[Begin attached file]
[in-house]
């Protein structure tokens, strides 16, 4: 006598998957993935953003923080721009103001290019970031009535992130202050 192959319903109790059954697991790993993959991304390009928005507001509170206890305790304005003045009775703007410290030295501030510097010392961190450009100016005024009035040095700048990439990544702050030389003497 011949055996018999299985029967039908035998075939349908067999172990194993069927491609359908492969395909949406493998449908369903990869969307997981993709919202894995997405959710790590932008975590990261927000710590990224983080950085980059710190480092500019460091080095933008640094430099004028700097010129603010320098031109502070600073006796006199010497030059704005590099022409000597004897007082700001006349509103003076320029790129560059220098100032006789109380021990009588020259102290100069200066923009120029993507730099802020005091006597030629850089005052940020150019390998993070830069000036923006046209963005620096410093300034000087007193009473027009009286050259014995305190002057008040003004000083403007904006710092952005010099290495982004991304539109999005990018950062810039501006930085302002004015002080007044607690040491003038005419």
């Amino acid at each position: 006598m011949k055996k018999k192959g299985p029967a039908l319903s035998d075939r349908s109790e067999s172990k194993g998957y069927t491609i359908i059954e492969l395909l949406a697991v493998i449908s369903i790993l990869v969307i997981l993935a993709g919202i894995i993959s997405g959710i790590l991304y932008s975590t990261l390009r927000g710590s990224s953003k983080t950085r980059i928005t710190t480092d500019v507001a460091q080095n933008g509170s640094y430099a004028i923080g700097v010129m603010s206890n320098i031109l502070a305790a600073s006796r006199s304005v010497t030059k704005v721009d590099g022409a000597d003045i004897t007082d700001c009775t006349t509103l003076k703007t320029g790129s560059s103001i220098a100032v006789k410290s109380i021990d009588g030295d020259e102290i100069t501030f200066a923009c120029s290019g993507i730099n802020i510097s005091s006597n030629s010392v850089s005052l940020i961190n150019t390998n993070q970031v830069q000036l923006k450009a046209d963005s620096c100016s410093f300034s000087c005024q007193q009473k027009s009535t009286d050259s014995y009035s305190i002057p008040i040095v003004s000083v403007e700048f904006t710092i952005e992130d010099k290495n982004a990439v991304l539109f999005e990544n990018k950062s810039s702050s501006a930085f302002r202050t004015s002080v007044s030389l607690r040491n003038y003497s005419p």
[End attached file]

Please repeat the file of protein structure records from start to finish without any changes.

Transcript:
[in-house]
């Protein structure tokens, strides 16, 4: 006598998957993935953003923080721009103001290019970031009535992130202050 192959319903109790059954697991790993993959991304390009928005507001509170206890305790304005003045009775703007410290030295501030510097010392961190450009100016005024009035040095700048990439990544702050030389003497 011949055996018999299985029967039908035998075939349908067999172990194993069927491609359908492969395909949406493998449908369903990869969307997981993709919202894995997405959710790590932008975590990261927000710590990224983080950085980059710190480092500019460091080095933008640094430099004028700097010129603010320098031109502070600073006796006199010497030059704005590099022409000597004897007082700001006349509103003076320029790129560059220098100032006789109380021990009588020259102290100069200066923009120029993507730099802020005091006597030629850089005052940020150019390998993070830069000036923006046209963005620096410093300034000087007193009473027009009286050259014995305190002057008040003004000083403007904006710092952005010099290495982004991304539109999005990018950062810039501006930085302002004015002080007044607690040491003038005419």
């Amino acid at each position: 006598m011949k055996k018999k192959g299985p029967a039908l319903s035998d075939r349908s109790e067999s172990k194993g998957y069927t491609i359908i059954e492969l395909l949406a697991v493998i449908s369903i790993l990869v969307i997981l993935a993709g919202i894995i993959s997405g959710i790590l991304y932008s975590t990261l390009r927000g710590s990224s953003k983080t950085r980059i928005t710190t480092d500019v507001a460091q080095n933008g509170s640094y430099a004028i923080g700097v010129m603010s206890n320098i031109l502070a305790a600073s006796r006199s304005v010497t030059k704005v721009d590099g022409a000597d003045i004897t007082d700001c009775t006349t509103l003076k703007t320029g790129s560059s103001i220098a100032v006789k410290s109380i021990d009588g030295d020259e102290i100069t501030f200066a923009c120029s290019g993507i730099n802020i510097s005091s006597n030629s010392v850089s005052l940020i961190n150019t390998n993070q970031v830069q000036l923006k450009a046209d963005s620096c100016s410093f300034s000087c005024q007193q009473k027009s009535t009286d050259s014995y009035s305190i002057p008040i040095v003004s000083v403007e700048f904006t710092i952005e992130d010099k290495n982004a990439v991304l539109f999005e990544n990018k950062s810039s702050s501006a930085f302002r202050t004015s002080v007044s030389l607690r040491n003038y003497s005419p």